Few of us were around in 1918 to experience the two-front operation the United States was engaged in.
It was the final year of the “war to end all wars” or what we refer to today as the First World War being fought in the trenches of France. America’s entry into the war swung the balance of power towards the Allies and allowed them to win the war.
At home, we were fighting a different battle, against the Spanish Flu, which claimed 675,000 Americans in 1918 and 1919.
When you hear discussion about “flattening the curve” and “being St. Louis and not Philadelphia”, our public officials are referring to the data from the Spanish Flu that we learned from and are applying today to fight coronavirus.
Despite the nation being pre-occupied with those two world-changing events, the Ohio High School Athletic Association still managed to hold a state track and field meet in 1918 and again in 1919 as we were demobilizing from the Great War and finishing our final year of fighting the Spanish Flu.
Nearly a century later, the United States and with the rest of the world are fighting a new pandemic, COVID-19.
Our public officials have taken a number of reasonable steps to try and flatten the curve and limit transmission of the coronavirus, which included a three-week expanded spring break closing all schools in Ohio until April 6.
The OHSAA postponed its remaining winter sports tournaments at the same time and suspended spring sports practices until April 6. It also instituted a no-contact period for all OHSAA sports.
As Governor DeWine hinted when he said “obviously” to a question at his press conference on Wednesday about the possibility of having to extend the break for students, this crisis will likely not be contained by April 6.
That will likely require extending both the extended spring break and the suspension of spring sports.
So what’s the purpose of this column? To ask the OHSAA to be patient with spring sports and don’t pull the plug too soon.
Currently, the spring sports season is slated to end with the state baseball tournament in Akron from June 11-13. If we extend the end of the spring sports season to June 18-20, it would buy us some additional time to potentially have a shortened spring sports season. All spring sports state championships could be completed on that weekend.
As OHSAA Executive Director Jerry Snodgrass stated in his press conference on Thursday, the association is considering several proposals to try and save spring sports and have received a number of other proposals from concerned fans or participants on its social media feeds.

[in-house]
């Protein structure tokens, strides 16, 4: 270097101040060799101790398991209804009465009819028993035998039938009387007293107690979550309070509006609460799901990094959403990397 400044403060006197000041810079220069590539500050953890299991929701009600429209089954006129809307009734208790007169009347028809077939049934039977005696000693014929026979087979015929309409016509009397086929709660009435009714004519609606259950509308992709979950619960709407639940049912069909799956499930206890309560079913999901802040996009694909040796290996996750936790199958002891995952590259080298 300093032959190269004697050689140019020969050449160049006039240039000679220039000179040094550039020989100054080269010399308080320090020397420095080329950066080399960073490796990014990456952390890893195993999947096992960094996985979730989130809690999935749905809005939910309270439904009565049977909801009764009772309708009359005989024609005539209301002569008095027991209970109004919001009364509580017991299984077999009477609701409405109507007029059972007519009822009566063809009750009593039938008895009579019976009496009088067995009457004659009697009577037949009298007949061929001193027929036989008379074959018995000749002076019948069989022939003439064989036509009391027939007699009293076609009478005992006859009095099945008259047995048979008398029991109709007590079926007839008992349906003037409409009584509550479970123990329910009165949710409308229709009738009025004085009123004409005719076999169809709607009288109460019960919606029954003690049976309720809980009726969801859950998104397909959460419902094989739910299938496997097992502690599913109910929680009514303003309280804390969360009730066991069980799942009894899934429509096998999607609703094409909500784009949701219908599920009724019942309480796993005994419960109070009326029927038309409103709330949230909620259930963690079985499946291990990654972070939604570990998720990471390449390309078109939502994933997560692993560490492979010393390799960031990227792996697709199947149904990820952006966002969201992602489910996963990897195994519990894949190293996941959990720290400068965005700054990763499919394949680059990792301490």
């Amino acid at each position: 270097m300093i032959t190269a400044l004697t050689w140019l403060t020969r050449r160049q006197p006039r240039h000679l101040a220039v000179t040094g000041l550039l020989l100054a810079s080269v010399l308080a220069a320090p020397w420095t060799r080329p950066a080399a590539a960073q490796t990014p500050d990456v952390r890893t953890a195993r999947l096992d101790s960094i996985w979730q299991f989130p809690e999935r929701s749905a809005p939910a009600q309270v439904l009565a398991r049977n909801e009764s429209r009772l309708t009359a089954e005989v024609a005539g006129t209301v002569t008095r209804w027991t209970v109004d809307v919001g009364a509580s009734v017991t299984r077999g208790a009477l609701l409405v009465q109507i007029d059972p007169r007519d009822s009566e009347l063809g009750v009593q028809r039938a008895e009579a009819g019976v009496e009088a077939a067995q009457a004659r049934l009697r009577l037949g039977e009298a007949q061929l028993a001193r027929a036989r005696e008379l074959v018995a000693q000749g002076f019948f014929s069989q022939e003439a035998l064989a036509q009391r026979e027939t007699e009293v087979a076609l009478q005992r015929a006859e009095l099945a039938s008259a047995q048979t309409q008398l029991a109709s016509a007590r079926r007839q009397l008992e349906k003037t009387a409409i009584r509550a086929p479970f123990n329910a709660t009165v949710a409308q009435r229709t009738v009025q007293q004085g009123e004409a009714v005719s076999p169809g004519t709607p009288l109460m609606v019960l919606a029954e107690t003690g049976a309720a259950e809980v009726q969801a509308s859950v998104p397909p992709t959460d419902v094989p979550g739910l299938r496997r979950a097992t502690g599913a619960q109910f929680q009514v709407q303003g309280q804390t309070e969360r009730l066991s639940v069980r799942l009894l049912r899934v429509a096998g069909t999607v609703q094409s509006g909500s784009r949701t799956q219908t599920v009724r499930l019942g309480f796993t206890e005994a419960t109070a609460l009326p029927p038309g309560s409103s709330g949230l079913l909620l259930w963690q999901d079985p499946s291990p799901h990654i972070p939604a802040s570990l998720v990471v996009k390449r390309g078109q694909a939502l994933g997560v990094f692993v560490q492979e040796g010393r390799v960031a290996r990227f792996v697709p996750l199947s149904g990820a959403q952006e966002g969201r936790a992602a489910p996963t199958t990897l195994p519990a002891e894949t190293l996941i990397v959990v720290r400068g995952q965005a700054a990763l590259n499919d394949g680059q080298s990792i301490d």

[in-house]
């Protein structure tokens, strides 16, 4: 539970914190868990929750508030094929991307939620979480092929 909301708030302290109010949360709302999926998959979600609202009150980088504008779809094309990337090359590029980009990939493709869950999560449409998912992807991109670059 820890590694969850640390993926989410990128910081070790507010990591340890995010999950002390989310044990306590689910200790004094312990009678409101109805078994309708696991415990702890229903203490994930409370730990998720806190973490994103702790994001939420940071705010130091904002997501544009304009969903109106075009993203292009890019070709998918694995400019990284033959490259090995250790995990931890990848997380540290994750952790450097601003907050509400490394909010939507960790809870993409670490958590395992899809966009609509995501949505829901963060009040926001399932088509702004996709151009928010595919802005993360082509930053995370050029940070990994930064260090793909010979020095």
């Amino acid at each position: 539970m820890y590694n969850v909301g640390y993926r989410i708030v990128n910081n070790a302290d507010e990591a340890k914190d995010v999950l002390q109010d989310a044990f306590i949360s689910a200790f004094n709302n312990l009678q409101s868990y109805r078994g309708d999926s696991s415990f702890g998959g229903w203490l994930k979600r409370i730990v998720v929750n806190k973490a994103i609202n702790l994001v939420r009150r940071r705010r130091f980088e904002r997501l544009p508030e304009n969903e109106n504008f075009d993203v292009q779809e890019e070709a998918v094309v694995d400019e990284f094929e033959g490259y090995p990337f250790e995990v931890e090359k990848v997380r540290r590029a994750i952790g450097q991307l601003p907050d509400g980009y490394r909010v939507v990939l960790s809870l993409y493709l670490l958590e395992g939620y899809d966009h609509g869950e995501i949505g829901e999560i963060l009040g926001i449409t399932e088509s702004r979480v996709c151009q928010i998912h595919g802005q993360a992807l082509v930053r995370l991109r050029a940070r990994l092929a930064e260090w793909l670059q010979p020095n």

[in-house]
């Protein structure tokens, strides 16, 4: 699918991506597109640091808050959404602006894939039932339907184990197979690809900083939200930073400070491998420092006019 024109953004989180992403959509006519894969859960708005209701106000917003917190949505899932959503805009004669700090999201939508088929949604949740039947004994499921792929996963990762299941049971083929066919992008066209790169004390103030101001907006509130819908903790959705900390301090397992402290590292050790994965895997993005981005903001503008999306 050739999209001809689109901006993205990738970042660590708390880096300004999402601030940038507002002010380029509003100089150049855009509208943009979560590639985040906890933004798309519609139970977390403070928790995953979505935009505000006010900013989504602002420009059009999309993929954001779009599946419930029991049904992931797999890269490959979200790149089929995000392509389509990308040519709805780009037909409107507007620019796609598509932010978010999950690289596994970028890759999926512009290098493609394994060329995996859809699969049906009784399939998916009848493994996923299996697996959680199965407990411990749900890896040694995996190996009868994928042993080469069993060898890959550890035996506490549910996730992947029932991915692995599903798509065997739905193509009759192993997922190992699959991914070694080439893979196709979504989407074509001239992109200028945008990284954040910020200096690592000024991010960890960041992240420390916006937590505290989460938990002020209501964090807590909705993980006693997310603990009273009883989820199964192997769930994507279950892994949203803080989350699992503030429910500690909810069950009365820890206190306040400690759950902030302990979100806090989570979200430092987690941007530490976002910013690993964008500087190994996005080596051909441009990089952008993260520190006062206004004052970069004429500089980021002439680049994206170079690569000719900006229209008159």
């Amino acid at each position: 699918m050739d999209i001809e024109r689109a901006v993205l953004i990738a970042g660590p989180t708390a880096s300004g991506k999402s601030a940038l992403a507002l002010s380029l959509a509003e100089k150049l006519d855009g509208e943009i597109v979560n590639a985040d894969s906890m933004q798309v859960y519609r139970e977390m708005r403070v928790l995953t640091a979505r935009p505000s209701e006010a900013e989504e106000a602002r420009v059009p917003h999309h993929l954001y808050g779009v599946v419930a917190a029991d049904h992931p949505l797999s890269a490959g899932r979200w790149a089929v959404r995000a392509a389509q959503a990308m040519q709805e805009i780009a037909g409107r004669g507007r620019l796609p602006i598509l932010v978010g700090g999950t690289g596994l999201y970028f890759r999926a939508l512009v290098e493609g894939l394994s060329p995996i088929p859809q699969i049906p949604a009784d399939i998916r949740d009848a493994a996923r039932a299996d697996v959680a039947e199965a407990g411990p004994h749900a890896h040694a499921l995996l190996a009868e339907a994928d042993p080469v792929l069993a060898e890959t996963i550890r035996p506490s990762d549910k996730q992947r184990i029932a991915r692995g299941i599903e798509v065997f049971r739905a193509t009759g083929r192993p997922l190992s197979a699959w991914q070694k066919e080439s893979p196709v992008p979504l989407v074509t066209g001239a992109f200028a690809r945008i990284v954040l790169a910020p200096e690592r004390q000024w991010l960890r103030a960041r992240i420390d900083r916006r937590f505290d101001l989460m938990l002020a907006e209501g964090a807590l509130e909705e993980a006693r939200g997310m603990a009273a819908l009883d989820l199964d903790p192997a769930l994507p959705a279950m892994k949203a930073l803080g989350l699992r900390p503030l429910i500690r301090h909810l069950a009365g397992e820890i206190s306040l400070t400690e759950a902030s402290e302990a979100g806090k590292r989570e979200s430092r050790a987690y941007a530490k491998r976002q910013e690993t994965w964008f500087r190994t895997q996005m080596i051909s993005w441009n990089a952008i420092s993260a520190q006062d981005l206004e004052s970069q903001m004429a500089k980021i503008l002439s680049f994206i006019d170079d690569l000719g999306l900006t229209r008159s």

It’s clear that the length of the spring sports season will have to change under the circumstances, but the important thing is to try and have a spring sports season for those student-athletes who have put the work in during the offseason to prepare to compete, especially for those seniors who will be representing their schools and communities for the final time.
Spring sports season usually takes between 10-to-11 weeks to complete, but that could be condensed to as few as 5-to-6 weeks with a very limited regular-season and then going directly into the postseason.
Baseball, softball and boys tennis could play one round of league play before entering the tournament, and track and field could have three to four warm-up duals or tri-meets leading up to a league meet and then start its three-week postseason.
Another more “out-of-the box” proposal would be to have the regular-season be sectional play in baseball and softball. Baseball and softball teams would play against every team in its sectional, with the top two to four teams depending on that division’s alignment, advancing to the district tournament.
If by early May its safe to have sports, early events could be staged with limited spectators, such as family and necessary personnel to limit the amount of people at an event. Crowds are usually small for regular-season events due to the time they begin and most people just getting off of work and coming home for the evening.
It may be necessary for the OHSAA to cancel spring sports if we can’t get control of the coronavirus and that would be the right decision to protect players, coaches, officials and fans from getting the deadly virus.
The OHSAA should try and hold off on a decision until the final week of April. Let’s exhaust all possibilities before we pull the plug.